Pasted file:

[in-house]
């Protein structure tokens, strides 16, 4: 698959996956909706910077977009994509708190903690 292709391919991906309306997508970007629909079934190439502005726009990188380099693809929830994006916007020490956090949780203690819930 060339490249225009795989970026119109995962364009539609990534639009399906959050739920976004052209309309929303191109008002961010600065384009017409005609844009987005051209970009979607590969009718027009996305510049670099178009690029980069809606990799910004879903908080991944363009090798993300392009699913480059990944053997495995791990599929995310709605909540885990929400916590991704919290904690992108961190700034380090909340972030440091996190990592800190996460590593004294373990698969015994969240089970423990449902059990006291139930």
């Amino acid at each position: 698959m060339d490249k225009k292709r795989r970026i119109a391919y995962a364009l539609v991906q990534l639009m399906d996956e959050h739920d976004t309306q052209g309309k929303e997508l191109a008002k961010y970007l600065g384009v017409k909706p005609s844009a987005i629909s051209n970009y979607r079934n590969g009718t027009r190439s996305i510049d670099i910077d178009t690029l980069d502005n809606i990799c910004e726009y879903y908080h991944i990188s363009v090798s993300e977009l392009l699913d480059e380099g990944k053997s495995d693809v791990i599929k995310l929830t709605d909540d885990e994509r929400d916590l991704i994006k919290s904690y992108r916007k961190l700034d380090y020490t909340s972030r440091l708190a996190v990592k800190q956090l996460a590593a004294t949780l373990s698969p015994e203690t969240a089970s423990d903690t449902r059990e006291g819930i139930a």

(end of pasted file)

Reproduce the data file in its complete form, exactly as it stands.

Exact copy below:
[in-house]
């Protein structure tokens, strides 16, 4: 698959996956909706910077977009994509708190903690 292709391919991906309306997508970007629909079934190439502005726009990188380099693809929830994006916007020490956090949780203690819930 060339490249225009795989970026119109995962364009539609990534639009399906959050739920976004052209309309929303191109008002961010600065384009017409005609844009987005051209970009979607590969009718027009996305510049670099178009690029980069809606990799910004879903908080991944363009090798993300392009699913480059990944053997495995791990599929995310709605909540885990929400916590991704919290904690992108961190700034380090909340972030440091996190990592800190996460590593004294373990698969015994969240089970423990449902059990006291139930």
């Amino acid at each position: 698959m060339d490249k225009k292709r795989r970026i119109a391919y995962a364009l539609v991906q990534l639009m399906d996956e959050h739920d976004t309306q052209g309309k929303e997508l191109a008002k961010y970007l600065g384009v017409k909706p005609s844009a987005i629909s051209n970009y979607r079934n590969g009718t027009r190439s996305i510049d670099i910077d178009t690029l980069d502005n809606i990799c910004e726009y879903y908080h991944i990188s363009v090798s993300e977009l392009l699913d480059e380099g990944k053997s495995d693809v791990i599929k995310l929830t709605d909540d885990e994509r929400d916590l991704i994006k919290s904690y992108r916007k961190l700034d380090y020490t909340s972030r440091l708190a996190v990592k800190q956090l996460a590593a004294t949780l373990s698969p015994e203690t969240a089970s423990d903690t449902r059990e006291g819930i139930a």